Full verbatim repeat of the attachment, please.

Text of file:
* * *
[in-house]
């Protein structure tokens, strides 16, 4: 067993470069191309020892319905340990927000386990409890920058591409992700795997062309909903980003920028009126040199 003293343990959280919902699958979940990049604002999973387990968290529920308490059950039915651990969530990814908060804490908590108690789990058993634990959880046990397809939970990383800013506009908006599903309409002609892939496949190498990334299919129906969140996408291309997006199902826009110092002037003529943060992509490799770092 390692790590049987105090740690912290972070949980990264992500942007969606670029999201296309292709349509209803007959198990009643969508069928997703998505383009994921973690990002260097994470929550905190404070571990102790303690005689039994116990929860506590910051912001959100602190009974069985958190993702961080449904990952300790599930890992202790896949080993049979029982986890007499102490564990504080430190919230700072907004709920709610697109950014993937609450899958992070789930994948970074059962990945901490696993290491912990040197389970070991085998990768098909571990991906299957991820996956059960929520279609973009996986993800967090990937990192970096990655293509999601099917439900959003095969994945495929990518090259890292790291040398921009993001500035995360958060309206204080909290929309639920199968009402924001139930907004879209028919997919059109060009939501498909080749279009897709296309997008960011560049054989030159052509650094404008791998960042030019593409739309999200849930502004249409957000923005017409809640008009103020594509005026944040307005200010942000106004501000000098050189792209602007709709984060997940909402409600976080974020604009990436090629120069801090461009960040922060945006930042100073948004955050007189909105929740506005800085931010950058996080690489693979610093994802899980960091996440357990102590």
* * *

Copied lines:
[in-house]
């Protein structure tokens, strides 16, 4: 067993470069191309020892319905340990927000386990409890920058591409992700795997062309909903980003920028009126040199 003293343990959280919902699958979940990049604002999973387990968290529920308490059950039915651990969530990814908060804490908590108690789990058993634990959880046990397809939970990383800013506009908006599903309409002609892939496949190498990334299919129906969140996408291309997006199902826009110092002037003529943060992509490799770092 390692790590049987105090740690912290972070949980990264992500942007969606670029999201296309292709349509209803007959198990009643969508069928997703998505383009994921973690990002260097994470929550905190404070571990102790303690005689039994116990929860506590910051912001959100602190009974069985958190993702961080449904990952300790599930890992202790896949080993049979029982986890007499102490564990504080430190919230700072907004709920709610697109950014993937609450899958992070789930994948970074059962990945901490696993290491912990040197389970070991085998990768098909571990991906299957991820996956059960929520279609973009996986993800967090990937990192970096990655293509999601099917439900959003095969994945495929990518090259890292790291040398921009993001500035995360958060309206204080909290929309639920199968009402924001139930907004879209028919997919059109060009939501498909080749279009897709296309997008960011560049054989030159052509650094404008791998960042030019593409739309999200849930502004249409957000923005017409809640008009103020594509005026944040307005200010942000106004501000000098050189792209602007709709984060997940909402409600976080974020604009990436090629120069801090461009960040922060945006930042100073948004955050007189909105929740506005800085931010950058996080690489693979610093994802899980960091996440357990102590």